Video recorded by AnSa, LK foorum
English translation Liis
Estonian text posted 22.03.2019
Water shrew Vesimutt or harilik vesimutt Neomys fodiens
The water shrew belongs to the shrew or Soricidae family, not to be confused with water voles. The water voles are up to twice as large as water shrews or even more, and so clearly bigger.
The water shrew in action in the video is about six centimetres long, to that comes roughly the same amount of tail length. The weight is around ten grams but you may meet specimens that are larger by half
Water shrews have a fur with short hairs that are black on the back with a white belly, and adapted to aquatic life.
Why does the little creature seem silvery when it is busy in the water? Its fur coat does not get wet and the silvery impression comes from the air bubbles in its coat. It floats on the water surface like a cork, but still manages to dive with the air in the fur - a peculiar adaption. It can be encountered in all kinds of water bodies, but avoids fast-flowing stretches. On the ground it behaves as any mole, digging tunnels in the banks of water bodies.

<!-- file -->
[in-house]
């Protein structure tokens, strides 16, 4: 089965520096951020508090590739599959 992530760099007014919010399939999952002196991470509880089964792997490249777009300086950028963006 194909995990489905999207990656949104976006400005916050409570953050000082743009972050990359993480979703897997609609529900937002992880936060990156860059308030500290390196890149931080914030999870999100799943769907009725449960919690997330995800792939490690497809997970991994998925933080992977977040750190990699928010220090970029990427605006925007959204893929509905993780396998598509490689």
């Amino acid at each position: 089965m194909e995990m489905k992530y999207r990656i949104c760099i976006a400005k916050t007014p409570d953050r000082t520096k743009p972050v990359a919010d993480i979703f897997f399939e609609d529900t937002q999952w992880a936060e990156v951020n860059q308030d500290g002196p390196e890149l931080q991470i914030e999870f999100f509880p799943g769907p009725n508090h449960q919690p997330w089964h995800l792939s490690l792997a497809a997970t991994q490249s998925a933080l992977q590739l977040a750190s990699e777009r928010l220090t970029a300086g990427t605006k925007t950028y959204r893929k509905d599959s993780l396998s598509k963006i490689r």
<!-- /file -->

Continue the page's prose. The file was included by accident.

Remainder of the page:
The water shrews mostly live solitarily, they are sedentary and active in darkness.
Water shrews have one more peculiarity – there are not many poisonous mammals. The water shrew paralyses larger prey with its toxic saliva..
It feeds on both aqueous and ground-living insects, snails, mussels; catches small fish as well as tadpoles in summer. To the trout spawning area it went in search of roe grains washed out of the spawning nests.
In order to keep alive it has to eat at least half its body weight in a day. Its life-length is probably slightly more than a year. The reproduction period starts in April and lasts until September. The new generation grows only after the first winter .
Such creatures too exist among our wildlife.